This last Sunday I played an Esper Land Destruction deck submitted by a fan, which went fairly well. The deck had full sets of both Sinkhole and Vindicate. These pair well with Daze, which was easy to leverage late in the game as well as post-board on the draw. Below is the decklist I ran.

Esper Land Destruction

Lands (21)
Flooded Strand
Marsh Flats
Polluted Delta
Tropical Island
Underground Sea

Creatures (10)
Deathrite Shaman
Dark Confidant
Jace, Vryn’s Prodigy

Spells (30)
Swords to Plowshares
Abrupt Decay
Hymn to Tourach
Jace, the Mind Sculptor
Sideboard (15)
Ethersworn Canonist
Engineered Explosives
Pithing Needle
Spell Pierce
Surgical Extraction
Collective Brutality
Zealous Persecution
Life from the Loam
Liliana, the Last Hope
Gideon, Ally of Zendikar

Image result for vindicate mtg

I did not change the maindeck, as I was generally very happy with the way this deck looked. I made a few sideboard changes adding a second Flusterstorm, Zealous Persecution, and Collective Brutality. I took out Spell Snare for Spell Pierce and Crucible of Worlds for Life from the Loam.

After winning my entry back going 3-2, there are only a few changes I would make. First, add a creature that is an efficient win condition. Delver of Secrets was suggested by the person that submitted the deck and I like it. I would love to see a single Island and Swamp to be more insulated from an opposing Wasteland or Blood Moon. It is possible that Abrupt Decay could be slotted into the sideboard to help make room for the Delvers. Overall I rate this deck 4 out of 5 stars for its consistency and ability to leave an opponent at zero permanents—as I did against Elves, which is no easy feat.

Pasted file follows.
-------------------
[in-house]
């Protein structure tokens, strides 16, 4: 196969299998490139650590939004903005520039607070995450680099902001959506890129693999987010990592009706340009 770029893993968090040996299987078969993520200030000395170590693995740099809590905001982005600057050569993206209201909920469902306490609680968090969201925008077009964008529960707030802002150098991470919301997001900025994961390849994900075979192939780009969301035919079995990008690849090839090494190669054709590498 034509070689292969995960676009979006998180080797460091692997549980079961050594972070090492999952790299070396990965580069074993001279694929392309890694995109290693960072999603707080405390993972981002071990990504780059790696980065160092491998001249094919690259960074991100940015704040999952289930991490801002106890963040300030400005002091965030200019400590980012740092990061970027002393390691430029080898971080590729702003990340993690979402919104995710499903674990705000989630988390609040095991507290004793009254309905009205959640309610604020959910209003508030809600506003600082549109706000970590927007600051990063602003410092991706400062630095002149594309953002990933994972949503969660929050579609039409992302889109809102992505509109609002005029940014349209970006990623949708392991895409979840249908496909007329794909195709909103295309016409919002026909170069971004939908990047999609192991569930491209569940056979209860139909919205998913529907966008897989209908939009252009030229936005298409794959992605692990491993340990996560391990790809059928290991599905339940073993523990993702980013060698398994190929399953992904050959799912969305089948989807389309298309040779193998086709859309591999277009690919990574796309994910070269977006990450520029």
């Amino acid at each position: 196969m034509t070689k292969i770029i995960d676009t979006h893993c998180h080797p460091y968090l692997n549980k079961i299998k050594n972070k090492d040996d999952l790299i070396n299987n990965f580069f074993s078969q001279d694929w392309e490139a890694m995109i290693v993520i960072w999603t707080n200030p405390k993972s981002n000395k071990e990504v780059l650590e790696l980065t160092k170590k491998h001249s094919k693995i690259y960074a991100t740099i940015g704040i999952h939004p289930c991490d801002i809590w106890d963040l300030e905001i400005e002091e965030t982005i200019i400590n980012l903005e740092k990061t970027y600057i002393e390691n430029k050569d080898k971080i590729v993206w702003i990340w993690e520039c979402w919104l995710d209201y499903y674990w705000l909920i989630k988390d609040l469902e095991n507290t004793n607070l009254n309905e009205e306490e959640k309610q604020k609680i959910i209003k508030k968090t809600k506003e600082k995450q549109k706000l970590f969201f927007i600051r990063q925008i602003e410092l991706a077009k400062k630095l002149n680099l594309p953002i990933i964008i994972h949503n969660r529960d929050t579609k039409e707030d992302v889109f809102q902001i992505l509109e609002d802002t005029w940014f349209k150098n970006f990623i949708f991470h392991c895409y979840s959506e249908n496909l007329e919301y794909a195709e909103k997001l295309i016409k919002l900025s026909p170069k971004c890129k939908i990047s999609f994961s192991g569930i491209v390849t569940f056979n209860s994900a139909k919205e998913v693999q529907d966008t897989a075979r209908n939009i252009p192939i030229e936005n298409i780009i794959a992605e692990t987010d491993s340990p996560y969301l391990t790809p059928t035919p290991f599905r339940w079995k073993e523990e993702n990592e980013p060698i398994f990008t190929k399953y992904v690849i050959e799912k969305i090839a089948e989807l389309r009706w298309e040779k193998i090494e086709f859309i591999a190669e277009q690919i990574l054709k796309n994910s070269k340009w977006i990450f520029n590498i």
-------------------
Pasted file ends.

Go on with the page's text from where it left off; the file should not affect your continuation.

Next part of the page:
Today (Thursday) is my last stream to find the meanest deck in Magic and I’ll be closing with Vintage Ravager Shops at 8pm EST. As far as mean decks go this deck doesn’t want you to play magic and can make that happen as early as turn one with the power of Mishra’s Workshop to power out multiple lock pieces.

Image result for mishra's workshop mtg

Hope you all enjoyed this search for the meanest deck in magic. As always have fun and don’t be afraid to play something different, it can work!

Happy brewing to each and every one of you. If anyone has an idea for a brew that they would like to see, I will gladly take requests and challenges on twitter or in email at [email protected].

Aaron Gazzaniga works part time at a game store and in his off time has been an avid magic player/brewer since 2003. Having begun in Odyssey Standard Block and always favoring control and prison style decks, we come to this moment in time where Aaron finally gets to talk about and share his ideas. If you want to contact Aaron tweet @aarongazzaniga

Don't Miss Out!

Sign up for the Hipsters Newsletter for weekly updates.